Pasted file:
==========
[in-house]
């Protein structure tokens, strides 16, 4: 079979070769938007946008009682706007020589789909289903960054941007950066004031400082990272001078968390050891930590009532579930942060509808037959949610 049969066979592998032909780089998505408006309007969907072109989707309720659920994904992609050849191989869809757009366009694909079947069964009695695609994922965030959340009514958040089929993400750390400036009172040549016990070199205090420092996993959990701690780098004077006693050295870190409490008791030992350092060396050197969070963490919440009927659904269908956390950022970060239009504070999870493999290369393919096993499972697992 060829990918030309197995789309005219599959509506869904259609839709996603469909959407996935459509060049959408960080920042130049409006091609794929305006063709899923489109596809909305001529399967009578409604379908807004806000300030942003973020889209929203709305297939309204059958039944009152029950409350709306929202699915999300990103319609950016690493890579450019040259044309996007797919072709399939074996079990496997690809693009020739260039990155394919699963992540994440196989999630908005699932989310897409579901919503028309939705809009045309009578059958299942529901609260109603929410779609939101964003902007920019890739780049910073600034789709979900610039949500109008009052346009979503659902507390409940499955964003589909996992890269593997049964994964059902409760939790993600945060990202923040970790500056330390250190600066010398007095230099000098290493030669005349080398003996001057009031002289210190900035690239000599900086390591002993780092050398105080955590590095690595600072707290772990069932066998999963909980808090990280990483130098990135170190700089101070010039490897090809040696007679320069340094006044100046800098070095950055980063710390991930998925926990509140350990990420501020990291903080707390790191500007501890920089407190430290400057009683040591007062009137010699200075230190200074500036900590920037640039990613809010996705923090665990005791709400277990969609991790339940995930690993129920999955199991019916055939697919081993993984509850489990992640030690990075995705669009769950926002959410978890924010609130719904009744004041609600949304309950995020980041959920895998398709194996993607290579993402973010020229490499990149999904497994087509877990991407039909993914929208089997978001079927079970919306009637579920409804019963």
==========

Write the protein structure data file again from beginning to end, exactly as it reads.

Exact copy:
[in-house]
């Protein structure tokens, strides 16, 4: 079979070769938007946008009682706007020589789909289903960054941007950066004031400082990272001078968390050891930590009532579930942060509808037959949610 049969066979592998032909780089998505408006309007969907072109989707309720659920994904992609050849191989869809757009366009694909079947069964009695695609994922965030959340009514958040089929993400750390400036009172040549016990070199205090420092996993959990701690780098004077006693050295870190409490008791030992350092060396050197969070963490919440009927659904269908956390950022970060239009504070999870493999290369393919096993499972697992 060829990918030309197995789309005219599959509506869904259609839709996603469909959407996935459509060049959408960080920042130049409006091609794929305006063709899923489109596809909305001529399967009578409604379908807004806000300030942003973020889209929203709305297939309204059958039944009152029950409350709306929202699915999300990103319609950016690493890579450019040259044309996007797919072709399939074996079990496997690809693009020739260039990155394919699963992540994440196989999630908005699932989310897409579901919503028309939705809009045309009578059958299942529901609260109603929410779609939101964003902007920019890739780049910073600034789709979900610039949500109008009052346009979503659902507390409940499955964003589909996992890269593997049964994964059902409760939790993600945060990202923040970790500056330390250190600066010398007095230099000098290493030669005349080398003996001057009031002289210190900035690239000599900086390591002993780092050398105080955590590095690595600072707290772990069932066998999963909980808090990280990483130098990135170190700089101070010039490897090809040696007679320069340094006044100046800098070095950055980063710390991930998925926990509140350990990420501020990291903080707390790191500007501890920089407190430290400057009683040591007062009137010699200075230190200074500036900590920037640039990613809010996705923090665990005791709400277990969609991790339940995930690993129920999955199991019916055939697919081993993984509850489990992640030690990075995705669009769950926002959410978890924010609130719904009744004041609600949304309950995020980041959920895998398709194996993607290579993402973010020229490499990149999904497994087509877990991407039909993914929208089997978001079927079970919306009637579920409804019963």